Whatever their souls are made from, Emma and Emily are the same here.
Emily Brontë died too young at the age of 30, but was best known for her only novel “Wuthering Lights.” I’ve never heard of this young writer, but seeing Emma Mackay (“Death on the Nile,” “Eiffel”) portray her really shows us her youthful and poignant nature. We see her in this role as a poet, an actress who can pose as her deceased mother in a mask game, and a lover, who falls for her French teacher and local curate William Weightman (Oliver Jackson-Cohen). The performances are real, but their romance was not. In real life, she was never a romantic, and they never fell in love. But this film likes to think they did.
It’s part-fictional and part-truthful in its story, written and directed by actress Frances O’Connor in her directorial debut. It’s refreshing that when an actor takes on this new position, he/she would usually know what they’re doing. O’Connor is no different, because she paints this drama with as much humanity as she can provide. Parts regarding certain punishment can be a little overwhelming for me, but not as much as what was presented in James Gray’s “Armageddon Time.” At least, these characters in “Emily” don’t say: “Stop crying.” I hate that.
Not only does Weightman become a key to the film’s story (remember: this is part fiction), but some of her family members try to bring out her best and worst qualities. At least one of them thinks they’re her best qualities, and the other thinks the opposite.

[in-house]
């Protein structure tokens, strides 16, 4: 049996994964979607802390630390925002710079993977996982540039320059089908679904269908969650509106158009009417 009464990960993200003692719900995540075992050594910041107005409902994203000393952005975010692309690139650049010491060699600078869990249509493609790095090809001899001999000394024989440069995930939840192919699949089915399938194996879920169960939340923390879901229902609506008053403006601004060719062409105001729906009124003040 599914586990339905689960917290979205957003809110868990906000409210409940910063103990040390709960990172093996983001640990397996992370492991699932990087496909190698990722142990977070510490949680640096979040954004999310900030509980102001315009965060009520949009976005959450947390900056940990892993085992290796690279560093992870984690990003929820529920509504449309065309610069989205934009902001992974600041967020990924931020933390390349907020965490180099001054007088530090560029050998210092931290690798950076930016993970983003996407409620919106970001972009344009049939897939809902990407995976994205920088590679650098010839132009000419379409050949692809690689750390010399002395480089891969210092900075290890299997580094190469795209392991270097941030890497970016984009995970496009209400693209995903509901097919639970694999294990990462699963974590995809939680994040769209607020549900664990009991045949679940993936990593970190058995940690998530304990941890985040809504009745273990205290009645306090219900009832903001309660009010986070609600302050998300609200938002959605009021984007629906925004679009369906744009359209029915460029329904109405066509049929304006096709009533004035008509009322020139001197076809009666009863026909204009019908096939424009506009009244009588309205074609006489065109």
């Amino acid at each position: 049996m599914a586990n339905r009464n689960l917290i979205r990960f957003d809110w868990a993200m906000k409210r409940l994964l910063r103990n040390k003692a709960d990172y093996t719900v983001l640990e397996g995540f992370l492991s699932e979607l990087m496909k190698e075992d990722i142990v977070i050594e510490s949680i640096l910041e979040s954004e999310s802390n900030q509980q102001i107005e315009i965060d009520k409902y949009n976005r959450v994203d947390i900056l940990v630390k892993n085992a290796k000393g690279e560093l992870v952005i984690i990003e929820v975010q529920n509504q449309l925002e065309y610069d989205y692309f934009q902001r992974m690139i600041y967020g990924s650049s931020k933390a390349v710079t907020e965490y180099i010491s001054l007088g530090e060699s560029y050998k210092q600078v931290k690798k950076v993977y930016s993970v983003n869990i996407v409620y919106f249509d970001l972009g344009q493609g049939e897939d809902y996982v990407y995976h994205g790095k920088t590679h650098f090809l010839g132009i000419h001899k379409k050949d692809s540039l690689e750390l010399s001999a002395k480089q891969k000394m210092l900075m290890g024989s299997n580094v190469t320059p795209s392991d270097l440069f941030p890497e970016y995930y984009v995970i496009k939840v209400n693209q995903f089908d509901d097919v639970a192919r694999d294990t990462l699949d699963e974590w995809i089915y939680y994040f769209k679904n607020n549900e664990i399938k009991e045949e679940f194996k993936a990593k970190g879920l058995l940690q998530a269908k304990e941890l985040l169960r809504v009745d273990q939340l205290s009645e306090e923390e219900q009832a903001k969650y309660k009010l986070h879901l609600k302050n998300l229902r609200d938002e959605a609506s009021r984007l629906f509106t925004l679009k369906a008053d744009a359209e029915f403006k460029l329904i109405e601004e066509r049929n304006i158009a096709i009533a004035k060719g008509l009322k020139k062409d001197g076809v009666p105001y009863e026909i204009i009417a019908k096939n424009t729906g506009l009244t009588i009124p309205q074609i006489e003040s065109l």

Her older sister Charlotte (Alexandra Dowling) calls her an embarrassment. That everyone in the village refers to her as “The Strange One.” She doesn’t have as much screen time as Emily does, but she does ask her what inspired her novel and her acting is very good. That’s what the movie opens and closes with.
Her brother (Fionn Whitehead) has a tattoo that says “Freedom in Thought,” which you can only shout, not say. Colossal difference. He actually inspires her to get it written on her arm. While he’s given the opportunity at the Royal Academy of Arts, there are times when people think he’s a bad influence on Emily. In fact, there’s a scene when his father Patrick (Adrian Dunbar) has to punish him for some foolish acts. And I’m glad he doesn’t do it violently.
Her relationship with Weightman starts off with arguments, middles with passion and sex, and ends with sadness and tragedy. Jackson-Cohen delivers in the role with how he looks and how he uses his words, and how he works well with Mackay.
I apologize for never knowing about Emily Brontë, but I still appreciate this movie for introducing me to her. I know it sounds wrong that I’ve learned about an author and poet through movie, but maybe it doesn’t have to sound wrong. And now that I look at it, it’s a shame she died so young without experiencing the concept of true love. But at least, she didn’t die as a nobody. She died as a writer.
You’ve seen her act in “Mansfield Park,” “Bedazzled,” “A.I. Artificial Intelligence,” and “The Conjuring 2,” among others.” And now, you get to acknowledge that O’Connor is also entertaining behind the camera. And also guides Mckay in the ways that maybe she and Bronte share the same souls. As stated in “Wuthering Lights,” “Time brought resignation, and a melancholy sweeter than common joy.” That pretty much sums up the film.
Opens This Friday in NY and LA
Expands Nationwide Next Week
Leave a Reply